The First Implant for Opioid Addiction Just Received FDA Approval

But some experts are questioning its usefulness.

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On May 26, the U.S. Food and Drug Administration (FDA) approved Probuphine, the first implant for the treatment of opioid addiction. It works by releasing a constant, low-level dose of buprenorphine (an already-approved medication in pill and film form that's used to treat opioid addiction) for six months via four, one-inch-long rods that are implanted under the skin on the inside of the upper arm.

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Drug overdose is the leading cause of accidental death in the United States, according to the American Society of Addiction Medicine, and opioid addiction is leading the charge. The number of American deaths from opioid overdose (including both prescription opioid pain relievers and heroin) has nearly quadrupled since 1999, killing more than 28,000 people in 2014, according to the Centers for Disease Control and Prevention.

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"Opioid abuse and addiction have taken a devastating toll on American families. We must do everything we can to make new, innovative treatment options available that can help patients regain control over their lives," said FDA Commissioner Robert M. Califf, MD, in a press release. "Today's approval provides the first-ever implantable option to support patients' efforts to maintain treatment as part of their overall recovery program."

A Step in the Right Direction, But a Long Way Still to Go

"On the surface, this treatment looks good, but there are a number of controversies," says Indra Cidambi, MD, certified addiction psychiatrist and medical director at Center for Network Therapy, New Jersey's first licensed outpatient detox facility.

For starters, the implant was designed to eliminate an ongoing issue with the current pill and film forms of buprenorphine: they could be lost, stolen, or even sold by the patient for pain medication or street drugs like heroin.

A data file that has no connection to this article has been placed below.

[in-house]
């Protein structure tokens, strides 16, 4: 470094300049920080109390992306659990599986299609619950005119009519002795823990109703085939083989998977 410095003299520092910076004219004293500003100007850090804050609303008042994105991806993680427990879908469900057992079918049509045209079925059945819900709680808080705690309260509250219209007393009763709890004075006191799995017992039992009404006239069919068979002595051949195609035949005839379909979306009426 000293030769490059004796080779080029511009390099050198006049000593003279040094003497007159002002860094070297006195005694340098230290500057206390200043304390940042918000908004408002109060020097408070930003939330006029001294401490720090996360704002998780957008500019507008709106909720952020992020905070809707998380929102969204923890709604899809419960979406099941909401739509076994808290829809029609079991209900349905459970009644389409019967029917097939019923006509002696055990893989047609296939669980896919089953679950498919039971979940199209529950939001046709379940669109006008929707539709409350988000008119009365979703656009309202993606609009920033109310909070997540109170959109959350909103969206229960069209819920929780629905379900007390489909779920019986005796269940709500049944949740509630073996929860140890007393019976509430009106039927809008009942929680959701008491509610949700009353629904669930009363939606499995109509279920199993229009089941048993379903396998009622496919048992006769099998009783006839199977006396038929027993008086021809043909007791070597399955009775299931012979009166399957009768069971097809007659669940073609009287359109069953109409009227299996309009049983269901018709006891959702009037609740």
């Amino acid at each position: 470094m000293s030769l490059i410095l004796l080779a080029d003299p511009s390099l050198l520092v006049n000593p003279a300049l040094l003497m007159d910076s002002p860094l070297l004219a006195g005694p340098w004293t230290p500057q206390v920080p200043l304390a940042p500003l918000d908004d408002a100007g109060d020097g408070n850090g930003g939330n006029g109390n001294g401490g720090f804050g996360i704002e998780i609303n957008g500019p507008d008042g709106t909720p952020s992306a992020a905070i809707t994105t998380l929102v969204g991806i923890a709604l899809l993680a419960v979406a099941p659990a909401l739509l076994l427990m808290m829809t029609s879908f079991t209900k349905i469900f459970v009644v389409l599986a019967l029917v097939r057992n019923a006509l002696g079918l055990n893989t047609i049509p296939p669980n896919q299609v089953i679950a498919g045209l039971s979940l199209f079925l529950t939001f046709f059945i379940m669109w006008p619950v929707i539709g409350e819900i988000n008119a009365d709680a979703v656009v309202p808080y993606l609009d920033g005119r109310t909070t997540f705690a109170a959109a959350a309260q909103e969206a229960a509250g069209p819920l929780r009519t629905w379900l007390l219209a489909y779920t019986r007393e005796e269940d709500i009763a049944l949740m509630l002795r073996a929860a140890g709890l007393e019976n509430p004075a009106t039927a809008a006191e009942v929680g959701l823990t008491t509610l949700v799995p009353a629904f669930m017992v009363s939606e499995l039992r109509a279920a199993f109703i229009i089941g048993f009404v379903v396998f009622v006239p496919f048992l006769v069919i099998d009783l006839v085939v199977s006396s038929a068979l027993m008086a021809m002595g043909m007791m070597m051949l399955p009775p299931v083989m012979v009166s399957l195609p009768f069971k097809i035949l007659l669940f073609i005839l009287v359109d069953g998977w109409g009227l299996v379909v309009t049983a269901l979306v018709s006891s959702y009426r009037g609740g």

"[The implant] sounds beautiful, but when I talked to my sober patients about this new treatment, they were laughing," Dr. Cidambi says. "About 90 percent of them said they could scrape it out from underneath the skin, and sell two of those rods and keep two for themselves. So the mentality remains the same."

Even though the FDA says this therapy "should be used as part of a complete treatment program," Cidambi believes the six-month expiration date will make it more likely for patients to go without counseling.

"[Their thought process may be], 'I don't give a damn what you want to say, I'll see you in six months,'" she says. "That's a formula for failure. These patients need consistent monitoring, and if they don't have that, Probuphine is not going to fix the problem. It will just add on to it."

While Cidambi agrees that the concept of a continuous drip of medicine into the patient's bloodstream has the potential to be effective, "the processes related to dispensation of the medication make it impractical."

She explains that only a small percentage of medical professionals (about 25 percent) who prescribe buprenorphine have surgical training. "While Probuphine's manufacturer expects doctors to undergo training to learn to implant this treatment, it's hard to envision this happening," she says.

Complications, such as a physician's malpractice insurance and working from an office that's inadequate for surgical procedures, would also need to be addressed.

The results from the initial clinical trial have Cidambi concerned, as well. She says that out of the 15 participants who were instructed to insert and remove the four implants, seven of them performed it successfully, while the remaining eight "followed proper procedure."

"What this means is that eight of them couldn't remove it, even though they followed the procedure," Cidambi explains. "If this happened during a trial, what is going to happen in the community?"

Also, during the removal process, the rods might go missing. "This is the icing on the cake for me," she says. "If the surgeon cannot locate any of those four rods, they'll need to send the patient for imaging studies, like an ultrasound, until they find where the rod is in the body. And then it will need to be removed. So what are we looking at? How can this be helpful? It's mind-boggling, really."

Overall, she questions the safety and effectiveness of this treatment. "The FDA is saying this a fix for the diversion, but they need to look at the bigger picture."

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